When we hear the words, offer your bodies, and sacrifice, we automatically draw our own conclusion.
I’ll offer my own body as a sacrifice means that I’ll get up and come to the women’s fellowship even though it’s raining. Or maybe you think sacrifice is coming to church on a Sunday when it’s 90 degrees outside and you’d rather be at the beach.
We think that’s what sacrifice is, but we don’t really understand what it really means. We’re still thinking it’s a works mentality. We understand sacrifice like the people in the first century, whom the Apostle Paul was writing to.
They were familiar with sacrifices.
They knew what offering a sacrifice was.
It was standard.
It was religious ritual.
It was the way they worshipped.
First century believers stood at an altar year after year, bringing their unblemished lamb, knowing full well that that lamb was taking their place. The lamb was the substitute. When they brought that lamb to the altar, the priest laid hands on the lamb to transfer the guilt of the person on to that lamb. Then, the priest would put the lamb up on the altar of sacrifice, slit its neck, and take its insides out.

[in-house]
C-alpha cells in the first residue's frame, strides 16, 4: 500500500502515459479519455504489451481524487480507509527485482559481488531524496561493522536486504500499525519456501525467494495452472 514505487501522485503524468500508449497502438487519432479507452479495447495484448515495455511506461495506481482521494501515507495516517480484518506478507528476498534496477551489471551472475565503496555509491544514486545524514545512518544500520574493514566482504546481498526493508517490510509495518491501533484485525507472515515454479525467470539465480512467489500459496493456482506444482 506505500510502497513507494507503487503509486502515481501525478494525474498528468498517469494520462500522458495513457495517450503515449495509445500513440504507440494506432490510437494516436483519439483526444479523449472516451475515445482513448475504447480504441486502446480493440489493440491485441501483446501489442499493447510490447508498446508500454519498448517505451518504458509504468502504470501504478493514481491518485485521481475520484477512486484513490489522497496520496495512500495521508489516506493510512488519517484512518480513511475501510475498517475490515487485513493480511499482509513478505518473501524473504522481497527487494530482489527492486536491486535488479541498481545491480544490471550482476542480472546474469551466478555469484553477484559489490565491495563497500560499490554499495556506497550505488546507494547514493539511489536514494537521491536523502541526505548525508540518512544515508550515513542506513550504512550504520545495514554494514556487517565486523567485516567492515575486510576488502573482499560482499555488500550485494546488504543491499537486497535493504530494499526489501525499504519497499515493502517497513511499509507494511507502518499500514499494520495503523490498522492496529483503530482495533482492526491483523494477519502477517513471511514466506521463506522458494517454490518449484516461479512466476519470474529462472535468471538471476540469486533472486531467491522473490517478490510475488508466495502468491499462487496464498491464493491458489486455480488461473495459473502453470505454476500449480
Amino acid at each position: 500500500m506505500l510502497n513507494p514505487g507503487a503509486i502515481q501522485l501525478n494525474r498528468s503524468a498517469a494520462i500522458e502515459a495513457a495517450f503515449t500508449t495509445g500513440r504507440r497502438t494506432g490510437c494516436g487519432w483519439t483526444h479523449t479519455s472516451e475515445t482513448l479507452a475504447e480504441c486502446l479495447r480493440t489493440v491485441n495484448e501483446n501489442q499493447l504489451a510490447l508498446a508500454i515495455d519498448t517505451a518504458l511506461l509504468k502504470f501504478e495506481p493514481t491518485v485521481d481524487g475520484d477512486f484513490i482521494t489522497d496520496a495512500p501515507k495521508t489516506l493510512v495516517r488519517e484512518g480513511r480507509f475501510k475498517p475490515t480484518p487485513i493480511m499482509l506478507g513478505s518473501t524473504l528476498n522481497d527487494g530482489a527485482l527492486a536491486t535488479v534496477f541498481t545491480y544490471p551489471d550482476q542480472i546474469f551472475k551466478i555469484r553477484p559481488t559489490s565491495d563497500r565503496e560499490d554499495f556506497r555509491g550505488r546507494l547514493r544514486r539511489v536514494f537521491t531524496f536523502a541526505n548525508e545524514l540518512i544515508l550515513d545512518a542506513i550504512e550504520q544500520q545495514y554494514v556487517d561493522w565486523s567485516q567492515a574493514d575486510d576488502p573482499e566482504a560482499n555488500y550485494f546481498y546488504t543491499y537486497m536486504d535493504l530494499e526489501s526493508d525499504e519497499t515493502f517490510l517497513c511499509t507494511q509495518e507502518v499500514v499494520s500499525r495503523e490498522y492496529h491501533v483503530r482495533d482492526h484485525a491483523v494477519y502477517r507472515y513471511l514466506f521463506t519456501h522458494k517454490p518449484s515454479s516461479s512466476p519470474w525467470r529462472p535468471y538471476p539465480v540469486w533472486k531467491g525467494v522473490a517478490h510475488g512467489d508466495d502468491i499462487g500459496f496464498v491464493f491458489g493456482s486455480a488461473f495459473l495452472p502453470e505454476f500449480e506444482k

They watched the blood spilled on the altar for their sins. They knew the full implications of the Lamb of God who takes away the sins of the world (John 1:29). For first century believers, it was a lot easier for them to understand that Jesus was the propitiation for their sins. He was the one who stood in. He filled in, like a substitute teacher—if that’s how we can understand it.
He filled in for them.
It wasn’t hard for first century believers to understand being born again. They knew what it meant to have somebody else pay the price.
Question: What do you find is most difficult thing in offering your bodies as a sacrifice to God?
(Copyright © 2015 by Maria Durso, All Rights Reserved. Purchase a copy of my book, From Your Head to Your Heart, on Amazon here).
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